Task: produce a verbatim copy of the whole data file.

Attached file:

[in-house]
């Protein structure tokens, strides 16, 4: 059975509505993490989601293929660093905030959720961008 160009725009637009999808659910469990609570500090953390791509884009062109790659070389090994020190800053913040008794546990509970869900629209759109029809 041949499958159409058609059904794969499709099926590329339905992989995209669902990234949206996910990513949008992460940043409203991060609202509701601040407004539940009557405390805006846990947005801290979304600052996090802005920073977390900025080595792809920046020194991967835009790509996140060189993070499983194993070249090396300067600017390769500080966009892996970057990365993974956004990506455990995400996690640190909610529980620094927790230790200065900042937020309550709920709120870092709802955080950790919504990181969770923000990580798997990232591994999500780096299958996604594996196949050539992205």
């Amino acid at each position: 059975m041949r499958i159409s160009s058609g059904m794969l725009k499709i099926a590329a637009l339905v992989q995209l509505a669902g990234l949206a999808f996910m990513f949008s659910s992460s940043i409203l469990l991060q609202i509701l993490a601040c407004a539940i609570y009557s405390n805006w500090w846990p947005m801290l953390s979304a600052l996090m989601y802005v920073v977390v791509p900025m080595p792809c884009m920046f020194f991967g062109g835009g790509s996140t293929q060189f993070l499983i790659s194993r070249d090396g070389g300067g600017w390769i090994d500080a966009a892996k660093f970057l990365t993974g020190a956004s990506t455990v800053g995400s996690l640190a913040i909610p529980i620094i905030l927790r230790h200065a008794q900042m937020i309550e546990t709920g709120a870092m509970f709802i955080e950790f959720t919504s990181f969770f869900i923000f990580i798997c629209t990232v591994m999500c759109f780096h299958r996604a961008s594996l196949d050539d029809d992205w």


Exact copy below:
[in-house]
């Protein structure tokens, strides 16, 4: 059975509505993490989601293929660093905030959720961008 160009725009637009999808659910469990609570500090953390791509884009062109790659070389090994020190800053913040008794546990509970869900629209759109029809 041949499958159409058609059904794969499709099926590329339905992989995209669902990234949206996910990513949008992460940043409203991060609202509701601040407004539940009557405390805006846990947005801290979304600052996090802005920073977390900025080595792809920046020194991967835009790509996140060189993070499983194993070249090396300067600017390769500080966009892996970057990365993974956004990506455990995400996690640190909610529980620094927790230790200065900042937020309550709920709120870092709802955080950790919504990181969770923000990580798997990232591994999500780096299958996604594996196949050539992205």
């Amino acid at each position: 059975m041949r499958i159409s160009s058609g059904m794969l725009k499709i099926a590329a637009l339905v992989q995209l509505a669902g990234l949206a999808f996910m990513f949008s659910s992460s940043i409203l469990l991060q609202i509701l993490a601040c407004a539940i609570y009557s405390n805006w500090w846990p947005m801290l953390s979304a600052l996090m989601y802005v920073v977390v791509p900025m080595p792809c884009m920046f020194f991967g062109g835009g790509s996140t293929q060189f993070l499983i790659s194993r070249d090396g070389g300067g600017w390769i090994d500080a966009a892996k660093f970057l990365t993974g020190a956004s990506t455990v800053g995400s996690l640190a913040i909610p529980i620094i905030l927790r230790h200065a008794q900042m937020i309550e546990t709920g709120a870092m509970f709802i955080e950790f959720t919504s990181f969770f869900i923000f990580i798997c629209t990232v591994m999500c759109f780096h299958r996604a961008s594996l196949d050539d029809d992205w």